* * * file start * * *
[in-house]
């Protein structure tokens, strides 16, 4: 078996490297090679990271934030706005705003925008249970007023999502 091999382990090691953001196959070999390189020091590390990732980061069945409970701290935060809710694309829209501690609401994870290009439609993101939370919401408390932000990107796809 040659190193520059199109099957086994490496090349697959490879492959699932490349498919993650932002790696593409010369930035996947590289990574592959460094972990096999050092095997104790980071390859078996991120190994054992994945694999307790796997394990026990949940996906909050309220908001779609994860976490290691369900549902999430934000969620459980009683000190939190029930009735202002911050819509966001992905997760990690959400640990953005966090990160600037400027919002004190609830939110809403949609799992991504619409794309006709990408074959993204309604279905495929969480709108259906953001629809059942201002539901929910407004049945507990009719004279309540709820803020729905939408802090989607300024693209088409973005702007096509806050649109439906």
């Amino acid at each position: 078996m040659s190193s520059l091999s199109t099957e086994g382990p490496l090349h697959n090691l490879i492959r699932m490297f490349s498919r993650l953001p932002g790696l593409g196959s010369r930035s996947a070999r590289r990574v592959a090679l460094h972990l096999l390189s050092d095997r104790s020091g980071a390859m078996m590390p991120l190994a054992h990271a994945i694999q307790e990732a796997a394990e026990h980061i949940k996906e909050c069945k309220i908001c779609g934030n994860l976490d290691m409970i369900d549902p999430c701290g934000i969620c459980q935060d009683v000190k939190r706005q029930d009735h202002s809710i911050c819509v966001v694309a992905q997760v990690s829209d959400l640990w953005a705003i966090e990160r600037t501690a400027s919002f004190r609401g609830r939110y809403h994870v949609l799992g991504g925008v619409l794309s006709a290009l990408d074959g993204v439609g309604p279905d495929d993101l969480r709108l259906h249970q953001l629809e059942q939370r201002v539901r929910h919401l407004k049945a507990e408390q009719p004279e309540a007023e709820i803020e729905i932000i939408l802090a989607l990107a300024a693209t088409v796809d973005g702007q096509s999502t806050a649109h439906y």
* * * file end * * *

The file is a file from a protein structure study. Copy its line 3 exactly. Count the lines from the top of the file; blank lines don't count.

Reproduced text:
């Amino acid at each position: 078996m040659s190193s520059l091999s199109t099957e086994g382990p490496l090349h697959n090691l490879i492959r699932m490297f490349s498919r993650l953001p932002g790696l593409g196959s010369r930035s996947a070999r590289r990574v592959a090679l460094h972990l096999l390189s050092d095997r104790s020091g980071a390859m078996m590390p991120l190994a054992h990271a994945i694999q307790e990732a796997a394990e026990h980061i949940k996906e909050c069945k309220i908001c779609g934030n994860l976490d290691m409970i369900d549902p999430c701290g934000i969620c459980q935060d009683v000190k939190r706005q029930d009735h202002s809710i911050c819509v966001v694309a992905q997760v990690s829209d959400l640990w953005a705003i966090e990160r600037t501690a400027s919002f004190r609401g609830r939110y809403h994870v949609l799992g991504g925008v619409l794309s006709a290009l990408d074959g993204v439609g309604p279905d495929d993101l969480r709108l259906h249970q953001l629809e059942q939370r201002v539901r929910h919401l407004k049945a507990e408390q009719p004279e309540a007023e709820i803020e729905i932000i939408l802090a989607l990107a300024a693209t088409v796809d973005g702007q096509s999502t806050a649109h439906y």